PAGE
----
Wednesday 10 October 2012 - 12:36 by Karl Stagno-Navarra
Malta Gay Rights Movement coordinator Gabi Calleja. Photo: Ray Attard/Mediatoday.
A court decision yesterday to conditionally discharge a man on attempted murder charges, because he had been 'provoked' by homophobic taunts on the part of the victim, sent the message that homophobia can be condoned in certain circumstances, according to the Malta Gay Rights Movement's coordinator Gabi Calleja.
Alan Gauci, 36 of Mellieha, was let off the hook yesterday by Magistrate Carol Peralta after admitting to causing permanent disability to an Australian tourist in 2004. In the incident, Gauci deliberately ran his victim over in a car at 4am, after being called "gay" by the tourist.
Peralta noted in the ruling that since the incident happened in Mellieha, and before fellow villagers, the insinuation that the accused was 'gay' "even if there is wrong with that, perhaps in the accused's psyche and other villagers', was not acceptable."
The ruling was received with consternation and occasionally derision on online social networking sites. Reacting to the unusual decision, MGRM director Gabi Calleja observed that the violent reaction was disproportionate to the offence.
"While in no way justifying the actions of the victim, it is somewhat disconcerting that the court thinks that harassing someone verbally on one single occasion justifies such a violent and extreme reaction which resulted in a permanent disability. What does this say about how Maltese courts view incidents of domestic violence or rape where a man claims provocation by the victim?"
Calleja added that the ruling may also be interpreted as a justification of homophobic sentiments.
"While the accused might have felt that being called gay was an insult to his manhood and damaged his reputation, the message that the court is sending by this sentence is that homophobia is to be condoned rather than challenged," she told MaltaToday.
"Irrespective of where the accused was from, the reaction was disproportionate to the harm suffered. Magistrate Peralta's sentence justifies taking the law into one's own hands, something which I believe goes contrary to the basic role of any member of the judiciary - upholding the rule of law."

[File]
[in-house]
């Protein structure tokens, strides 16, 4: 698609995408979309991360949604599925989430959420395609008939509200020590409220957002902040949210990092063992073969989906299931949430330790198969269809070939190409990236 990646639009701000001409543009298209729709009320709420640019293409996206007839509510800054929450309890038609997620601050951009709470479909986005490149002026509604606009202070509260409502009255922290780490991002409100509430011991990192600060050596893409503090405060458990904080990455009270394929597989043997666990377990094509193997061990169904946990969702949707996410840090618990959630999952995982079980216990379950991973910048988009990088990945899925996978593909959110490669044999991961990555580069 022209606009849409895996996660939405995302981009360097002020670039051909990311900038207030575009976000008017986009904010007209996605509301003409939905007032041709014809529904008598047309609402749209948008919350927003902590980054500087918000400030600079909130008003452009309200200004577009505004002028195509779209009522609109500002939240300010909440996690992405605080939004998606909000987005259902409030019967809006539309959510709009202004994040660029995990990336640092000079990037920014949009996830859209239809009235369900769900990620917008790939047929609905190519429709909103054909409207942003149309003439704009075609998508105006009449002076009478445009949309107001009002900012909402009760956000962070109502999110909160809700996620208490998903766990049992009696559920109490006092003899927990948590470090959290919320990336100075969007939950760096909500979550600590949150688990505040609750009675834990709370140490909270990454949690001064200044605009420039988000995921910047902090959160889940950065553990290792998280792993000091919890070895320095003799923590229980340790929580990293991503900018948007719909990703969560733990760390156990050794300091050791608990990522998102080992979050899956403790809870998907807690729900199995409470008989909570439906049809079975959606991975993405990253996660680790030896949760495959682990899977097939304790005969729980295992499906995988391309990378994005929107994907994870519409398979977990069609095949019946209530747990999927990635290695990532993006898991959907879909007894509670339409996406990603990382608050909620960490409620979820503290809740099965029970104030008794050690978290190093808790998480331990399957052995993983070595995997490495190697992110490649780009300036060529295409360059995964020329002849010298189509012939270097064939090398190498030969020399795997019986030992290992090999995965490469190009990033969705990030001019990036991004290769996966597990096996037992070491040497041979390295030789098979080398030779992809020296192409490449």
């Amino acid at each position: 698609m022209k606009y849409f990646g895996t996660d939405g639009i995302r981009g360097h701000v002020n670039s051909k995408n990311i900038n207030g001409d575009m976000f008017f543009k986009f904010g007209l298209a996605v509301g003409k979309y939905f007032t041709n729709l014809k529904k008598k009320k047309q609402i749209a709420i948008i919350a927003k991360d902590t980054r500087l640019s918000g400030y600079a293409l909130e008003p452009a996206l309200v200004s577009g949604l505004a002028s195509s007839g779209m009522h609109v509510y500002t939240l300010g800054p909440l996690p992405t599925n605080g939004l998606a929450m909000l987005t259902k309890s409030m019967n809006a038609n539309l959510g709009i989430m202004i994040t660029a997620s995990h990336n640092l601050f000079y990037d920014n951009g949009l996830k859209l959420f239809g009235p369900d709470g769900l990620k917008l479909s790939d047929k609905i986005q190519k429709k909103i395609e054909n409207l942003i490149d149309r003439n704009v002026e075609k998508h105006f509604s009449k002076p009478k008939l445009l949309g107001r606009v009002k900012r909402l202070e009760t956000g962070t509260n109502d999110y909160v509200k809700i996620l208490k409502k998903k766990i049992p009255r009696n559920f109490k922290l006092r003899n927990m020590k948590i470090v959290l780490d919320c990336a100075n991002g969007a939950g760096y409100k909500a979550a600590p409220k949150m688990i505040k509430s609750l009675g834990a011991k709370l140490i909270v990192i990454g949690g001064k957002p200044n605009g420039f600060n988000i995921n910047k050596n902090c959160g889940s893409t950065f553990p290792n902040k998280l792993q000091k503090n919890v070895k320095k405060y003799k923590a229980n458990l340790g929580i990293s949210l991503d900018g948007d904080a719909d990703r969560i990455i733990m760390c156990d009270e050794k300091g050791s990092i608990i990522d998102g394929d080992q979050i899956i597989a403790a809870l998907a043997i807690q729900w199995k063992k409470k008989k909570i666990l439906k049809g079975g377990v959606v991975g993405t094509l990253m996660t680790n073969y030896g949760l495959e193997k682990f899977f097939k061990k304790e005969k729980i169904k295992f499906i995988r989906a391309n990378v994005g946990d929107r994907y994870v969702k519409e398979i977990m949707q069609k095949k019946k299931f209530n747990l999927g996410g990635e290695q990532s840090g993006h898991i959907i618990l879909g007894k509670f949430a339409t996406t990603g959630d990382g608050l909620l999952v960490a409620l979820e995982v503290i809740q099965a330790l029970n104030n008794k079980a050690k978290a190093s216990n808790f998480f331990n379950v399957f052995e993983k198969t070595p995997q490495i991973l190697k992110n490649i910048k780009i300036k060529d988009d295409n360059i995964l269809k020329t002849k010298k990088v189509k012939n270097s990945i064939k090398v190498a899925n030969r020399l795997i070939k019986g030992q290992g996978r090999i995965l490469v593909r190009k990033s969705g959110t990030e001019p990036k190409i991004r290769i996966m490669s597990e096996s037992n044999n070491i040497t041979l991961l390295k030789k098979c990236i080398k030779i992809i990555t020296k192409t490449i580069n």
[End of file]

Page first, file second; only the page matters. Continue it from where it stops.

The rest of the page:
The court noted that Gauci had been provoked into reacting the way he did, when he drove his Sunbeam vehicle onto Australian national Jeremy Lalic, seriously injuring him and causing him permanent disability.
The incident happened on the night of March 21, 2004 when Gauci and his friends were drinking at Zap's Bar in Mellieha. Lalic and his friend walked into the bar, and according to the prosecuting police inspector, drank heavily to the extent that they got drunk, and started to make noise and annoy patrons.
Lalic had allegedly called Gauci 'gay', and made hand gesticulations behind his back to the same effect.
The Australians were subsequently kicked out of the bar, and Gauci left some time afterwards, only to find Lalic and his friend walking up the road.
It was here that Gauci decided to drive into them, hitting Lalic and seriously injuring him.
Gauci testified that he did not react to gesticulations made by Lalic behind his back, but the prosecuting inspector said he was heard saying that "this man [Lalic] deserves to be run over by a car".
Magistrate Peralta noted in his judgement that the accused, who claimed in court to have acted in 'defence of his honour', "lives in Mellieha, and in his psyche, had a reputation to defend in his village".
"The incident happened in Mellieha, and before fellow villagers, so the insinuation that the accused was 'gay' - even if there is nothing wrong with that - perhaps in the accused's psyche and other villagers', was not acceptable."
In its judgement, the Court relied on evidence given by the prosecutor Inspector Michael Mallia, who said that the incident was a result of provocation.